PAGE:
Why Local Foods Are Sometimes Pricier Than Commercially Grown

Local food systems do a lot of good for your community. They're the reason for your afternoons spent at the farmers market, indulging in freshly baked breads and seasonal produce, for one. But they're also a means of economic localization and circulation. One 2022 study published in Sustainability found that, when you spend your money shopping from local food suppliers, it actually multiplies — contributing to increased employment and income rates in your community.

Another report from Michigan State Univeristy's Center for Community and Economic Development found that local food systems don't only provide jobs to people in your local area, but they're also more likely to filter their incomes back into the community, furthering their support of the regional economy. However, much like the terms "natural" and "superfood," the word "local" has been proudly touted across food labels and packaging without any official definition (per The National Agricultural Law Center).

The lack of regulations and official characterizations of local food systems has allowed the growing trend to become more of a marketing term. In some cases, the word "local" might grant a higher purchase price than if it were commercially grown, no matter if it was sourced from further away. This is why The National Agricultural Law Center recommends buying food from direct-to-consumer outlets, such as your local farmers market or food co-op. At least there, if the food does happen to be more expensive, it'll be for a legitimate reason.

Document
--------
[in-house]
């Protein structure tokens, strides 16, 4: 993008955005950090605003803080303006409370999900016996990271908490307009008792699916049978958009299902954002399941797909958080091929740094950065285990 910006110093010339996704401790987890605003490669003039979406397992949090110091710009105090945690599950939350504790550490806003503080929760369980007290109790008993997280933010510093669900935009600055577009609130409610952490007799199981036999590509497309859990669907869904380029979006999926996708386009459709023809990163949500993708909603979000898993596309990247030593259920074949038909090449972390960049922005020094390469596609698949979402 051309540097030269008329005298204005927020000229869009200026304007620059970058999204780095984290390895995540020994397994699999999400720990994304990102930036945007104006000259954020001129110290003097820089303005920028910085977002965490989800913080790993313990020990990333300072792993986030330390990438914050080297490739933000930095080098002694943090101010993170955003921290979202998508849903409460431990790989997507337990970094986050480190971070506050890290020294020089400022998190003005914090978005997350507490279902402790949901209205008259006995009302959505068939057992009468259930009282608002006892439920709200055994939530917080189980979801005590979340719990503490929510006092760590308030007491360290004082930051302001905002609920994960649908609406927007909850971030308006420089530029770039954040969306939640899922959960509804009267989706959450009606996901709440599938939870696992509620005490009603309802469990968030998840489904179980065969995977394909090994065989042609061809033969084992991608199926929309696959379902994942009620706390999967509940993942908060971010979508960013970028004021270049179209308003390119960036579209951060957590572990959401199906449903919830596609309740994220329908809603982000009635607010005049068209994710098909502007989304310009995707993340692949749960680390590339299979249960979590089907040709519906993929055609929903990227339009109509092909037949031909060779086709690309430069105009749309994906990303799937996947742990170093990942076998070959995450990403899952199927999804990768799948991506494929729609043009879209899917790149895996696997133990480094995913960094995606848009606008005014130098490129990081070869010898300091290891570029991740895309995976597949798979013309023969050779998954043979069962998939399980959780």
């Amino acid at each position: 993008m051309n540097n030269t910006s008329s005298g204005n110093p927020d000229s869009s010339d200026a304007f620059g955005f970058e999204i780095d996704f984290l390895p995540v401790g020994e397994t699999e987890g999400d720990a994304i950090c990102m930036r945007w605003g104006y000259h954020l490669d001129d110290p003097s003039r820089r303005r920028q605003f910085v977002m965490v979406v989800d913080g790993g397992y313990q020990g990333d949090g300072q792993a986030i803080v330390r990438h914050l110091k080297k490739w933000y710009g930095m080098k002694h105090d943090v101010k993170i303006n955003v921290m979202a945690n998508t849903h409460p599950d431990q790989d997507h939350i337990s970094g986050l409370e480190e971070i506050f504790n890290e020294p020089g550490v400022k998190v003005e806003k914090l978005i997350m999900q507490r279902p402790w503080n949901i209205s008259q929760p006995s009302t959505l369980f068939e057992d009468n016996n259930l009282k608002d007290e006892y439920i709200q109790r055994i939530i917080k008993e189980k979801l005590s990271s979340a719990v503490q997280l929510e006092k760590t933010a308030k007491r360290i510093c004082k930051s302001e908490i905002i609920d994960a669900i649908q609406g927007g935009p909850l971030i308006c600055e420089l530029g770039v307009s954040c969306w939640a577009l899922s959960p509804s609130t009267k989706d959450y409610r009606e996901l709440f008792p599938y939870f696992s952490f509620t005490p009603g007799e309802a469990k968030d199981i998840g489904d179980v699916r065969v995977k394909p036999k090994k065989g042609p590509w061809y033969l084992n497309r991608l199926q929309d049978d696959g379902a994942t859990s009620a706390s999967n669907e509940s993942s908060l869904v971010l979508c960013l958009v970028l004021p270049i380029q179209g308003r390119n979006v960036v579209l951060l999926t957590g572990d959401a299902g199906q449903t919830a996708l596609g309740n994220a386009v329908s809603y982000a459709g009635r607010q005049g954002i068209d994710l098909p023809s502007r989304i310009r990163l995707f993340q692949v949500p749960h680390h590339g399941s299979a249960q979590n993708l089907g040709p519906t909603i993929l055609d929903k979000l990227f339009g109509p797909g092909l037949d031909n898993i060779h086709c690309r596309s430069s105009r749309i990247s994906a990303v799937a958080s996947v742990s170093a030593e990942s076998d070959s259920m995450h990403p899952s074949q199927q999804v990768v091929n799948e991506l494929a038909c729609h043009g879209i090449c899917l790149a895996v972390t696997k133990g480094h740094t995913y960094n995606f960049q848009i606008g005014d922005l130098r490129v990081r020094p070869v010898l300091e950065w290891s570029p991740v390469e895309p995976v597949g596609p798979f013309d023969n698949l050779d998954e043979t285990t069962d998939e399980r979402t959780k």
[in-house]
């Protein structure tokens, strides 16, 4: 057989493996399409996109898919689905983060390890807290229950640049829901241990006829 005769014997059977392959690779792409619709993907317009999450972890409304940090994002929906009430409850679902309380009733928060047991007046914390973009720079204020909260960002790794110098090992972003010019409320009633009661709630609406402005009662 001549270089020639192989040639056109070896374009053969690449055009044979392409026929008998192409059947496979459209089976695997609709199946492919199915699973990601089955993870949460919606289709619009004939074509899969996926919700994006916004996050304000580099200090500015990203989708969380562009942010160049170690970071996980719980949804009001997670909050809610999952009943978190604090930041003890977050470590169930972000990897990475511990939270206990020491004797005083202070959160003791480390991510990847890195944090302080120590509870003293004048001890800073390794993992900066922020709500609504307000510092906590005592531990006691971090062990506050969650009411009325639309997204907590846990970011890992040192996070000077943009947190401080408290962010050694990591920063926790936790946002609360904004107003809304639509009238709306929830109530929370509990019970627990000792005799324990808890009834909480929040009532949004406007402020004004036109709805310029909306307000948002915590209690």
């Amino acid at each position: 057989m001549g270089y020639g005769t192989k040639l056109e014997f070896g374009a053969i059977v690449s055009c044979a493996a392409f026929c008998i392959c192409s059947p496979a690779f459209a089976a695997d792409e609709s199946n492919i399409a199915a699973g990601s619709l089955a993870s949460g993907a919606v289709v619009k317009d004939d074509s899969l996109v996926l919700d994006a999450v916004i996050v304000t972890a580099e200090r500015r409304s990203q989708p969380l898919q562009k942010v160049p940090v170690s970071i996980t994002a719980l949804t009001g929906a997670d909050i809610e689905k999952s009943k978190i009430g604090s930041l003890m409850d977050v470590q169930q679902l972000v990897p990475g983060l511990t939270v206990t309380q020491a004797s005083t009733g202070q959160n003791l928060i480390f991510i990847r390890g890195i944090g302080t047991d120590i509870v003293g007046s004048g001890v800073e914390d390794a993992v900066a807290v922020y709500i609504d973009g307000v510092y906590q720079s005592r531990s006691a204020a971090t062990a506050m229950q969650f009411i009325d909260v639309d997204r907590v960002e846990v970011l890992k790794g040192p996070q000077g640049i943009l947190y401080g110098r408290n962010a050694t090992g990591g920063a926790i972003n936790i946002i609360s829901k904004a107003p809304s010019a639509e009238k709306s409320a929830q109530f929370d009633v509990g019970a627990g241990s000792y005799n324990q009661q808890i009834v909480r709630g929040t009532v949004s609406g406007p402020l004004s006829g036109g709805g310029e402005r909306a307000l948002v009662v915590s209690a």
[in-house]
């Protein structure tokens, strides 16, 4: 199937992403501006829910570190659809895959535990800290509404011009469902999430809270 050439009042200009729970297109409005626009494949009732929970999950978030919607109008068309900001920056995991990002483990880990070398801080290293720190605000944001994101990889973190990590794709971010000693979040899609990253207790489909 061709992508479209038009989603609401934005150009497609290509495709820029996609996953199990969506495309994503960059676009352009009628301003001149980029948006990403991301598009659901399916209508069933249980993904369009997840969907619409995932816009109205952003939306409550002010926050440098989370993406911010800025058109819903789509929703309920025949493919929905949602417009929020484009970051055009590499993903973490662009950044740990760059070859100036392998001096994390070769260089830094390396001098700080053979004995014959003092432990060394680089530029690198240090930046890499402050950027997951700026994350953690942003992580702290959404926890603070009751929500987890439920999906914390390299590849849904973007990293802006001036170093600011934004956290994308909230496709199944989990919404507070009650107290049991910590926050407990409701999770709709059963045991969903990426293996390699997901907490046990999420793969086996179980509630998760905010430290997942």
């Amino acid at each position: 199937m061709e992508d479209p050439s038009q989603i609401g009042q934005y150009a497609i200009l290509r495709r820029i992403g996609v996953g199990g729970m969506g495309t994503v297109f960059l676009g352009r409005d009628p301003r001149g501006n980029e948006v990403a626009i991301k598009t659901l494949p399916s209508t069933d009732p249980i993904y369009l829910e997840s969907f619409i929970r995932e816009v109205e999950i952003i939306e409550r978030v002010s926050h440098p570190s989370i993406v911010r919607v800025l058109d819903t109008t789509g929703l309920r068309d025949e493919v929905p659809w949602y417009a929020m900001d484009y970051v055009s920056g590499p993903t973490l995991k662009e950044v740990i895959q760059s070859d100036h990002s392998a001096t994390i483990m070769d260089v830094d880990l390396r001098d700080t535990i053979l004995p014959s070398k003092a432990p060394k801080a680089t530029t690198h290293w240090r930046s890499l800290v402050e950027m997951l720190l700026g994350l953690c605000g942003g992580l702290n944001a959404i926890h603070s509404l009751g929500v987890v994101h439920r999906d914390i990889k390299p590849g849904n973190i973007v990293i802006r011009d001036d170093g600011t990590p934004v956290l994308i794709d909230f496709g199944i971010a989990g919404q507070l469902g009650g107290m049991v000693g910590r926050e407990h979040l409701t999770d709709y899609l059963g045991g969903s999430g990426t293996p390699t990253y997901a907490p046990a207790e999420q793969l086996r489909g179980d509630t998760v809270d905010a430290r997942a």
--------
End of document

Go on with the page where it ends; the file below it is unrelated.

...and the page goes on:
Specialized farming methods

Even though shopping locally cuts out a big middleman, The National Agricultural Law Center recognizes that it's not always cheaper. In most cases, the food from your local, small-scale producers will cost the same if not more than those that were grown commercially. But, that's not always because they're capitalizing on the trendiness of their "local" label. More often than not, local food systems are utilizing special methods of food production like organic or regenerative agriculture. Foods that are grown through farming methods like these inevitably cost more because of the associated production costs — but it's not for nothing.

Organic and regenerative agriculture are just a couple of examples of the sustainable farming practices that local food systems utilize. Through them, a report from the Rodale Institute shows that the small-scale producers in your area are maintaining the biodiversity, protecting the natural pollinators, and promoting clean air, water, and soil in your local area — all things that will preserve the farmland and ensure food security in your community for generations to come. And, should you ever find yourself questioning whether or not shopping local is worth the price, just look at the state of Hawaii's agriculture and you'll be convinced.